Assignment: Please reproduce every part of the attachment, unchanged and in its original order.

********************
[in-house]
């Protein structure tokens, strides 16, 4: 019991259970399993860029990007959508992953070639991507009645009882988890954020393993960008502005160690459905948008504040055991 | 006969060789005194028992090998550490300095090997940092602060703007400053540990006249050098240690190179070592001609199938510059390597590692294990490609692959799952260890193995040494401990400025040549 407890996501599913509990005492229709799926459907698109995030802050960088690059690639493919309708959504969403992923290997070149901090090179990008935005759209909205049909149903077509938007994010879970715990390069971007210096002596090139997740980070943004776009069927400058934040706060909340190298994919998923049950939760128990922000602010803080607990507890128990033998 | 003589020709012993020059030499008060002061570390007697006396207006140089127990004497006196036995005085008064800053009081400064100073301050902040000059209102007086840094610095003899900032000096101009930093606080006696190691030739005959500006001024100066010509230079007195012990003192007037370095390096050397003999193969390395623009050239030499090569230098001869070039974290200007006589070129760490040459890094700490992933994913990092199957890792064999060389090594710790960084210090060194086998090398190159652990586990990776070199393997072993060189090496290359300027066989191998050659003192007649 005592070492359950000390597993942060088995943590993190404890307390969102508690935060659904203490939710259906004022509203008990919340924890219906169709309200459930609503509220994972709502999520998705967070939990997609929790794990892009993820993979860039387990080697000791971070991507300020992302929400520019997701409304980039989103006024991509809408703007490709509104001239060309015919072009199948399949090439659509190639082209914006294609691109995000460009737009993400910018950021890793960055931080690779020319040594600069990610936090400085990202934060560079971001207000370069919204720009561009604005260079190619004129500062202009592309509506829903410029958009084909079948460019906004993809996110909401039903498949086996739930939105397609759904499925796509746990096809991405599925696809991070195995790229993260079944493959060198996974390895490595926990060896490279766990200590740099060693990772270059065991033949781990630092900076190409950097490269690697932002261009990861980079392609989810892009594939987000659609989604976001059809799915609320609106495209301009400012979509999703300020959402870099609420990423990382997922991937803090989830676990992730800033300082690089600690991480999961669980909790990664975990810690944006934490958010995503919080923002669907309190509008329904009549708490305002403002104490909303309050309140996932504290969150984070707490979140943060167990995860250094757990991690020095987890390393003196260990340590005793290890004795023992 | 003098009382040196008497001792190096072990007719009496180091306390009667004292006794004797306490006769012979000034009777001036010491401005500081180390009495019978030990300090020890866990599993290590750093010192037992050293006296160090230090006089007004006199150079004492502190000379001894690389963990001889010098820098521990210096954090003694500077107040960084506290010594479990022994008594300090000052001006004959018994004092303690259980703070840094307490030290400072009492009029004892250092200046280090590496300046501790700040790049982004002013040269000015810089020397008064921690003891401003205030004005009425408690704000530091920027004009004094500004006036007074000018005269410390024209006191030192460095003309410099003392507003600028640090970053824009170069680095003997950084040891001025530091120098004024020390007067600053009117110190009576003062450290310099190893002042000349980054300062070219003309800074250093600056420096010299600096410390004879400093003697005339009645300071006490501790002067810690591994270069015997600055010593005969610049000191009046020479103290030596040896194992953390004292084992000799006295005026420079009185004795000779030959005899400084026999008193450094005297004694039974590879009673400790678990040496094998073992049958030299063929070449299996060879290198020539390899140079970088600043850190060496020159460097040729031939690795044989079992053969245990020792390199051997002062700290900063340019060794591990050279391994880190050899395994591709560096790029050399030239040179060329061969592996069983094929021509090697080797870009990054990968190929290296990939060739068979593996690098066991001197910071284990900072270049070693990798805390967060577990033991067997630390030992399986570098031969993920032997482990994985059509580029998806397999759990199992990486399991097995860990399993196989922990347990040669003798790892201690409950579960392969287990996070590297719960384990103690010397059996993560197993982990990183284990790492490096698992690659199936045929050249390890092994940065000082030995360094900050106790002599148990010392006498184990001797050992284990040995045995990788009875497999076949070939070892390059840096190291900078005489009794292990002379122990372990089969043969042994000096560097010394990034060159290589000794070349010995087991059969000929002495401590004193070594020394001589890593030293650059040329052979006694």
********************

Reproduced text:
[in-house]
């Protein structure tokens, strides 16, 4: 019991259970399993860029990007959508992953070639991507009645009882988890954020393993960008502005160690459905948008504040055991 | 006969060789005194028992090998550490300095090997940092602060703007400053540990006249050098240690190179070592001609199938510059390597590692294990490609692959799952260890193995040494401990400025040549 407890996501599913509990005492229709799926459907698109995030802050960088690059690639493919309708959504969403992923290997070149901090090179990008935005759209909205049909149903077509938007994010879970715990390069971007210096002596090139997740980070943004776009069927400058934040706060909340190298994919998923049950939760128990922000602010803080607990507890128990033998 | 003589020709012993020059030499008060002061570390007697006396207006140089127990004497006196036995005085008064800053009081400064100073301050902040000059209102007086840094610095003899900032000096101009930093606080006696190691030739005959500006001024100066010509230079007195012990003192007037370095390096050397003999193969390395623009050239030499090569230098001869070039974290200007006589070129760490040459890094700490992933994913990092199957890792064999060389090594710790960084210090060194086998090398190159652990586990990776070199393997072993060189090496290359300027066989191998050659003192007649 005592070492359950000390597993942060088995943590993190404890307390969102508690935060659904203490939710259906004022509203008990919340924890219906169709309200459930609503509220994972709502999520998705967070939990997609929790794990892009993820993979860039387990080697000791971070991507300020992302929400520019997701409304980039989103006024991509809408703007490709509104001239060309015919072009199948399949090439659509190639082209914006294609691109995000460009737009993400910018950021890793960055931080690779020319040594600069990610936090400085990202934060560079971001207000370069919204720009561009604005260079190619004129500062202009592309509506829903410029958009084909079948460019906004993809996110909401039903498949086996739930939105397609759904499925796509746990096809991405599925696809991070195995790229993260079944493959060198996974390895490595926990060896490279766990200590740099060693990772270059065991033949781990630092900076190409950097490269690697932002261009990861980079392609989810892009594939987000659609989604976001059809799915609320609106495209301009400012979509999703300020959402870099609420990423990382997922991937803090989830676990992730800033300082690089600690991480999961669980909790990664975990810690944006934490958010995503919080923002669907309190509008329904009549708490305002403002104490909303309050309140996932504290969150984070707490979140943060167990995860250094757990991690020095987890390393003196260990340590005793290890004795023992 | 003098009382040196008497001792190096072990007719009496180091306390009667004292006794004797306490006769012979000034009777001036010491401005500081180390009495019978030990300090020890866990599993290590750093010192037992050293006296160090230090006089007004006199150079004492502190000379001894690389963990001889010098820098521990210096954090003694500077107040960084506290010594479990022994008594300090000052001006004959018994004092303690259980703070840094307490030290400072009492009029004892250092200046280090590496300046501790700040790049982004002013040269000015810089020397008064921690003891401003205030004005009425408690704000530091920027004009004094500004006036007074000018005269410390024209006191030192460095003309410099003392507003600028640090970053824009170069680095003997950084040891001025530091120098004024020390007067600053009117110190009576003062450290310099190893002042000349980054300062070219003309800074250093600056420096010299600096410390004879400093003697005339009645300071006490501790002067810690591994270069015997600055010593005969610049000191009046020479103290030596040896194992953390004292084992000799006295005026420079009185004795000779030959005899400084026999008193450094005297004694039974590879009673400790678990040496094998073992049958030299063929070449299996060879290198020539390899140079970088600043850190060496020159460097040729031939690795044989079992053969245990020792390199051997002062700290900063340019060794591990050279391994880190050899395994591709560096790029050399030239040179060329061969592996069983094929021509090697080797870009990054990968190929290296990939060739068979593996690098066991001197910071284990900072270049070693990798805390967060577990033991067997630390030992399986570098031969993920032997482990994985059509580029998806397999759990199992990486399991097995860990399993196989922990347990040669003798790892201690409950579960392969287990996070590297719960384990103690010397059996993560197993982990990183284990790492490096698992690659199936045929050249390890092994940065000082030995360094900050106790002599148990010392006498184990001797050992284990040995045995990788009875497999076949070939070892390059840096190291900078005489009794292990002379122990372990089969043969042994000096560097010394990034060159290589000794070349010995087991059969000929002495401590004193070594020394001589890593030293650059040329052979006694």